Third Time’s a Charm for Cutbacks to Pensions?

This article was published by Pension Expert Leo Kolivakis on March 23rd 2012 via his popular blog “Pension Pulse”.  To see this article and other related articles on on Mr. Kolivakis’ blog, please  click here.

Mark Kennedy of the National Post reports, Tories poised to launch daring cutbacks to public pensions in federal budget:

Prime Minister Stephen Harper’s Conservatives, emboldened by the power of a majority government, are poised to launch daring cutbacks to public pensions that could spark inter-generational tension among Canadians.With Finance Minister Jim Flaherty set to reveal the details in his budget next Thursday, the outlines of what likely lies ahead are becoming plain:

• The backbone of the pension system — Old Age Security (OAS) —will be slashed for future seniors, likely by extending the age of eligibility to 67 from 65. The purpose is twofold: Keep Canadians in the workforce longer to boost the economy and provide taxes to government and; limit the costs of the OAS system by ensuring there are fewer beneficiaries. The big question Canadians will learn in the budget: When do the cutbacks start — expectations are it won’t be for another decade — and how gradually are they to be implemented?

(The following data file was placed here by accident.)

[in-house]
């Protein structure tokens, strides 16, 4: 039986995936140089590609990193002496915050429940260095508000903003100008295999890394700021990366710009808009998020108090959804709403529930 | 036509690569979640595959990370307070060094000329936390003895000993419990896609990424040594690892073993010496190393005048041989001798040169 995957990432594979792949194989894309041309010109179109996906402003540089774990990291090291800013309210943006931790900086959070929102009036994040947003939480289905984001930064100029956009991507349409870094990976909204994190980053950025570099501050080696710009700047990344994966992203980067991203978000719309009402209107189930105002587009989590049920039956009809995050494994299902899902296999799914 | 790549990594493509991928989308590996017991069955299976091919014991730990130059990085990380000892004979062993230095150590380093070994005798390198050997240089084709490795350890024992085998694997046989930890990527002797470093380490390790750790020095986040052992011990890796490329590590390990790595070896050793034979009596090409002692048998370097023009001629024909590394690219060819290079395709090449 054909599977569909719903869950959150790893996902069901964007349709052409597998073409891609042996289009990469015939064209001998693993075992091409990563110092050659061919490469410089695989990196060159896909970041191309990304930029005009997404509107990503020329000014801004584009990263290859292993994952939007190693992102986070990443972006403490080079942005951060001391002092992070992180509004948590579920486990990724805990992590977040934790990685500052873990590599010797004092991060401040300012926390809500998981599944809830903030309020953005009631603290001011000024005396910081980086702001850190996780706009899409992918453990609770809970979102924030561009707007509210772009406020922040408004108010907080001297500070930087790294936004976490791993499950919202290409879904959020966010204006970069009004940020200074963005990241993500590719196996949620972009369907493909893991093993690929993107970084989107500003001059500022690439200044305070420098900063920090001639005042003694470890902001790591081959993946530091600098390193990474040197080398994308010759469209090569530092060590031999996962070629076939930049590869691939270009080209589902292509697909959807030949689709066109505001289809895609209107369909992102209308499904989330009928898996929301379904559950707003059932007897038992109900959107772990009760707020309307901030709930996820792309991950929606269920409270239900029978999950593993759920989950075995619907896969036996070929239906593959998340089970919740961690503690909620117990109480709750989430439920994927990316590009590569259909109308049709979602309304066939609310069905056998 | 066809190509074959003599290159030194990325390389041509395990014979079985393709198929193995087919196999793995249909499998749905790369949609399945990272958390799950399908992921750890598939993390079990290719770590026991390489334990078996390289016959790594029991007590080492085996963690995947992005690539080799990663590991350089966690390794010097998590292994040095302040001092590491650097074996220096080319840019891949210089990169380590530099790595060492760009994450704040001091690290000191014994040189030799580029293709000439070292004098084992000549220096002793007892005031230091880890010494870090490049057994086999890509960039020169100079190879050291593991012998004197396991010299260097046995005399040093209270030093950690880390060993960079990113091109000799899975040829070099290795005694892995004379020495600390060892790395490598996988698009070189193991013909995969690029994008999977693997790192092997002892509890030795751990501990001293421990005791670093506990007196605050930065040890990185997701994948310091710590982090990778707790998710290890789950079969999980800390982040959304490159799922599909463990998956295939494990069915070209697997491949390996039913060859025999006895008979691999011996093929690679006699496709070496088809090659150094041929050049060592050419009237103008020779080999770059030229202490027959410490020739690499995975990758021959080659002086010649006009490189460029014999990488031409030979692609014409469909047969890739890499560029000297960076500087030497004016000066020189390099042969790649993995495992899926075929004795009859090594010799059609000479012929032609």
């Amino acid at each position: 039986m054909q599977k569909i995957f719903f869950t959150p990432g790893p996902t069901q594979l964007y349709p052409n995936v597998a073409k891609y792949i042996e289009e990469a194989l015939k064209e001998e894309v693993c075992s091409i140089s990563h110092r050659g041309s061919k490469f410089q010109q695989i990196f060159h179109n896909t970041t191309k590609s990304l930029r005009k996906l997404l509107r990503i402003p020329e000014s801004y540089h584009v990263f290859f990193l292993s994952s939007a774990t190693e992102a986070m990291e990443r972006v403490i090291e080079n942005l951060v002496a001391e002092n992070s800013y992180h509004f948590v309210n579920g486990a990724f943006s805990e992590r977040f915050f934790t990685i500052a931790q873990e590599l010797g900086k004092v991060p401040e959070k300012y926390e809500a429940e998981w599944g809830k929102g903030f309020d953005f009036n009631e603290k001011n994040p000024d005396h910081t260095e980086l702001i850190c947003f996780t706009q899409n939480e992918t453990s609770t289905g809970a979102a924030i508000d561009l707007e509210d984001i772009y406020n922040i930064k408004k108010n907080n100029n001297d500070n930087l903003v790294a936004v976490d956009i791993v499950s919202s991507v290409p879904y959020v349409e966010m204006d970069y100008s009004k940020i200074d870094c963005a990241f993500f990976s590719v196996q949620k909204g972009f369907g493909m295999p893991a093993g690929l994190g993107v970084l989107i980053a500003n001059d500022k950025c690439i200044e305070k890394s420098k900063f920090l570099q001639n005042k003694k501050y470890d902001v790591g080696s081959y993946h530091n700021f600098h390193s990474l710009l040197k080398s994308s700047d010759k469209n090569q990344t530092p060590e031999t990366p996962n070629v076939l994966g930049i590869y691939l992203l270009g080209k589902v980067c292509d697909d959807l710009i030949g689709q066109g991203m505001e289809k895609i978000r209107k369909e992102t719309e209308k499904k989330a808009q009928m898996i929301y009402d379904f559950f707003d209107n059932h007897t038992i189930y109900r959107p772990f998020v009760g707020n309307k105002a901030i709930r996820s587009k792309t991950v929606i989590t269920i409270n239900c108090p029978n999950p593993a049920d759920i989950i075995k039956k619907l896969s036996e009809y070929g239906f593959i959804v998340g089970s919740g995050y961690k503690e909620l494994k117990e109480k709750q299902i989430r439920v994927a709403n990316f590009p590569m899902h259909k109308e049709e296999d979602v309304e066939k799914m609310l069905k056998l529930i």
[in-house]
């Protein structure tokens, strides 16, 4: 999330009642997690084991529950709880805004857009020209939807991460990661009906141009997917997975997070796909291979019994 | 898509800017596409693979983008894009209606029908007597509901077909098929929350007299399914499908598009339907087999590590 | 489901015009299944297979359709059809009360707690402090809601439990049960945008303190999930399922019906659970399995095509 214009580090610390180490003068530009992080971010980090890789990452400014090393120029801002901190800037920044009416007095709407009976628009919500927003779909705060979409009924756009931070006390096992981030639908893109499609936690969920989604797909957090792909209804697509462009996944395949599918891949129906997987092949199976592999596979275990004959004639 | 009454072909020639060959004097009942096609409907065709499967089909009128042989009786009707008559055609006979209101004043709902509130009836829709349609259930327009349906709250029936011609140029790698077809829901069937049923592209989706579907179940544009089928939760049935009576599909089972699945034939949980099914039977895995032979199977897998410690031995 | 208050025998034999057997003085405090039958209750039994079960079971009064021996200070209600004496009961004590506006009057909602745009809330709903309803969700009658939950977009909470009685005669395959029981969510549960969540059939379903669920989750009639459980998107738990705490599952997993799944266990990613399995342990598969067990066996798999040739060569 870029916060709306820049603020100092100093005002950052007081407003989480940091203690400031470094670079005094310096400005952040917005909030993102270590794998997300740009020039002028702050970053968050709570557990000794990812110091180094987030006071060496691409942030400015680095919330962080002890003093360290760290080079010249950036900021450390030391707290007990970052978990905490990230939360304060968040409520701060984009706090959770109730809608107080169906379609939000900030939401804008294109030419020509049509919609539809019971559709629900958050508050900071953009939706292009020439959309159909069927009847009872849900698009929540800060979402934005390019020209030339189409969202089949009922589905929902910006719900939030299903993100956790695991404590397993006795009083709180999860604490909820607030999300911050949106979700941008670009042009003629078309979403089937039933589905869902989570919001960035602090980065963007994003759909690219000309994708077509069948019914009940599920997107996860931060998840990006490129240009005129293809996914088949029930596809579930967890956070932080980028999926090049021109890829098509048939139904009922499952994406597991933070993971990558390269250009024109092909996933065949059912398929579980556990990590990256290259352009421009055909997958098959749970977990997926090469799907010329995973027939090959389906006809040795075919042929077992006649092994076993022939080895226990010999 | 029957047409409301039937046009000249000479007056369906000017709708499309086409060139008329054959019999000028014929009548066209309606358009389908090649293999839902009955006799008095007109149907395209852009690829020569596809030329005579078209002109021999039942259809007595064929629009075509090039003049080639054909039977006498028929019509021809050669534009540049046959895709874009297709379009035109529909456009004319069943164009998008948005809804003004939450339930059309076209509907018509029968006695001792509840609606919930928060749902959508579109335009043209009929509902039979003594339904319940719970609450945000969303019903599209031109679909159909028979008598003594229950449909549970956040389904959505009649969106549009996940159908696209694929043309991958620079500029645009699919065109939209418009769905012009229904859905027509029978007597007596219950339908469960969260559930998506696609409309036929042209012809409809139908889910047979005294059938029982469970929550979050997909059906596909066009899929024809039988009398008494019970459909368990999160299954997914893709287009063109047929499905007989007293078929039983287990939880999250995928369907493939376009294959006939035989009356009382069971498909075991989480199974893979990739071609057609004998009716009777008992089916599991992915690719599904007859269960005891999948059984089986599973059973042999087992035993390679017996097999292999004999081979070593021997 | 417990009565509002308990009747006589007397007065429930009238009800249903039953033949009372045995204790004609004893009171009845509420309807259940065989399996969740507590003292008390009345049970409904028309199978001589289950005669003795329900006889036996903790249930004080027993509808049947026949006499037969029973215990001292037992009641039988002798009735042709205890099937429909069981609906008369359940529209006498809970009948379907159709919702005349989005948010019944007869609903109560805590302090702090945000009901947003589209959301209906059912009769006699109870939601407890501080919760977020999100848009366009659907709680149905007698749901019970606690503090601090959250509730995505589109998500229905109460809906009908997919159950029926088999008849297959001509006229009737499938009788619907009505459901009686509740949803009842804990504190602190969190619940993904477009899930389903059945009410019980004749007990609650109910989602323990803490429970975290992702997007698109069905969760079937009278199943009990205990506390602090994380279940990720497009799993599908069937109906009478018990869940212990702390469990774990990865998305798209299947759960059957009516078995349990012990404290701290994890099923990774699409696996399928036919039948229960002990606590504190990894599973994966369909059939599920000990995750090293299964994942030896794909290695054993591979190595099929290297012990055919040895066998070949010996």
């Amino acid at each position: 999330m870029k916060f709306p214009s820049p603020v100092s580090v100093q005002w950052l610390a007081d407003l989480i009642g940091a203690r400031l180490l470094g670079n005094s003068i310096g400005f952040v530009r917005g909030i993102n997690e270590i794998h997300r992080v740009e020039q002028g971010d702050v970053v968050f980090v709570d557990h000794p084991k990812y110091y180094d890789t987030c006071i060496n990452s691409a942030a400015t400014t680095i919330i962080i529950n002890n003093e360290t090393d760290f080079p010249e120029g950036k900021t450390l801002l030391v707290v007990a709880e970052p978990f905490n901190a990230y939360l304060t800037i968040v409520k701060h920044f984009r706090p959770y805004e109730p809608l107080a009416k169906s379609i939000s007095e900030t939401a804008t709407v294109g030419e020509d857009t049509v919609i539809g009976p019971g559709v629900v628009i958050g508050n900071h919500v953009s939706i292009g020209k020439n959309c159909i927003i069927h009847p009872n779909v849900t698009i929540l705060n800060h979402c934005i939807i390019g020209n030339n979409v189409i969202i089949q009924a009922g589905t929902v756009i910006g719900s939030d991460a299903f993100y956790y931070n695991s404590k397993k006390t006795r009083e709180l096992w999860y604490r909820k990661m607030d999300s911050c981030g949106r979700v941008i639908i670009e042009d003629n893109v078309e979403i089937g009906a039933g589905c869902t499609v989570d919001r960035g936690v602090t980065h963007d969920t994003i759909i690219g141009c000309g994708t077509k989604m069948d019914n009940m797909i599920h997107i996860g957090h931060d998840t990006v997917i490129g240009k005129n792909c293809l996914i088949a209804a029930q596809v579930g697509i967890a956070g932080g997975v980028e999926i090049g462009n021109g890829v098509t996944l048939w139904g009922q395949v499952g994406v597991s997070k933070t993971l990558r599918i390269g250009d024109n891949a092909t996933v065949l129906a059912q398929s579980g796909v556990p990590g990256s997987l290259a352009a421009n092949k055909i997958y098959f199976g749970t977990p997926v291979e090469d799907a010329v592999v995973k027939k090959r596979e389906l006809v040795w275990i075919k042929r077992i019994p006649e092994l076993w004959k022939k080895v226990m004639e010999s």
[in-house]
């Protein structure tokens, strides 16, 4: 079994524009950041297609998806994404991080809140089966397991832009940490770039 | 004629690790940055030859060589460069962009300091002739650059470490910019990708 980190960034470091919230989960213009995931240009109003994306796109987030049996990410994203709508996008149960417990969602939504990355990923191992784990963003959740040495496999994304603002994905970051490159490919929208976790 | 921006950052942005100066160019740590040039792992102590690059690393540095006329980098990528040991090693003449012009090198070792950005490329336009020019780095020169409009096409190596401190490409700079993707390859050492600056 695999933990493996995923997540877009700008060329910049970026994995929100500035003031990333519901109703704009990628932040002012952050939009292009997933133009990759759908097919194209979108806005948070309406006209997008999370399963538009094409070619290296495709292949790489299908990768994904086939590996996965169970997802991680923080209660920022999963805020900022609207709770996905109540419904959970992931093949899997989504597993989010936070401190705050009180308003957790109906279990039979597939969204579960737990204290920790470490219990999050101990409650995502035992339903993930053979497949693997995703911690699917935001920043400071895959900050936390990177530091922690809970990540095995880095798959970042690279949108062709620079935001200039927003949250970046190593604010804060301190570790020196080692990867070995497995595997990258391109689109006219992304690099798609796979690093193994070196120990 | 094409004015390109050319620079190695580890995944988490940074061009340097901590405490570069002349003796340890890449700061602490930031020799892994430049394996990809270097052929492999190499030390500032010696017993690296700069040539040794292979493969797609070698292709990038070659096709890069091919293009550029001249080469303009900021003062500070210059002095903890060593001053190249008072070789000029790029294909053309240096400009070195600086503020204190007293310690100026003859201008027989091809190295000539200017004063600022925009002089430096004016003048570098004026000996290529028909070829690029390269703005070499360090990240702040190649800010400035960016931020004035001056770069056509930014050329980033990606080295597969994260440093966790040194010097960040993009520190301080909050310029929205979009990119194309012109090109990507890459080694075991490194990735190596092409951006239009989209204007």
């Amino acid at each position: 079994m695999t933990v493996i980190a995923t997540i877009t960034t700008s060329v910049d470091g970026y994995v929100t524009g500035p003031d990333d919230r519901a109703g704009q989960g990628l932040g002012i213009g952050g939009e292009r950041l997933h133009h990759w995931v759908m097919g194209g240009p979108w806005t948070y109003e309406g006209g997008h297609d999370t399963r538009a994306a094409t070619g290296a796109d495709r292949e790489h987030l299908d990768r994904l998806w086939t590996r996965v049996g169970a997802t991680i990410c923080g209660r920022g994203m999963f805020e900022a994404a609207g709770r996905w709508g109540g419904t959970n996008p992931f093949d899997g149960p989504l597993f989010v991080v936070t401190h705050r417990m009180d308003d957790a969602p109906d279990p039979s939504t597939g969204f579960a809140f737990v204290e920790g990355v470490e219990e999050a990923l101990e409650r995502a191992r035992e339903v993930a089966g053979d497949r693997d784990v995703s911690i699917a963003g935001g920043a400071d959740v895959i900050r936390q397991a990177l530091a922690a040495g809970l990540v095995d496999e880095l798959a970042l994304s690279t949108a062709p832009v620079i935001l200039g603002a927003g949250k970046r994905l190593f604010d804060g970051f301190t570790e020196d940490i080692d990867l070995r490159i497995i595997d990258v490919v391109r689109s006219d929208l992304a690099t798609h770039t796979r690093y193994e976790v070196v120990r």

• The pension plan for members of Parliament — long criticized as “gold-plated” because of its generous benefits — will be scaled back. This will provide political cover for the governing Tories during the expected OAS public controversy so that they can claim they are also making personal sacrifices. The key question will be whether the changes amount to tinkering — MPs must now serve six years to qualify, and they can start drawing benefits at age 55 — or if the plan is blown up and turned into a private pension scheme that costs the taxpayers significantly less.

• The pension plan for public servants also may be ripe for change. A recent report by the C.D. Howe Institute concluded that if public-sector pension plans used market yields to calculate their liabilities, Ottawa’s unfunded liability would be $227 billion. The government began dropping hints this winter that it is reviewing the pension scheme to ensure it is fair to both employees and “taxpayers” — prompting speculation that Flaherty will announce that public servants will see their contribution rates, set for 40 per cent in 2013, ultimately rise to 50 per cent.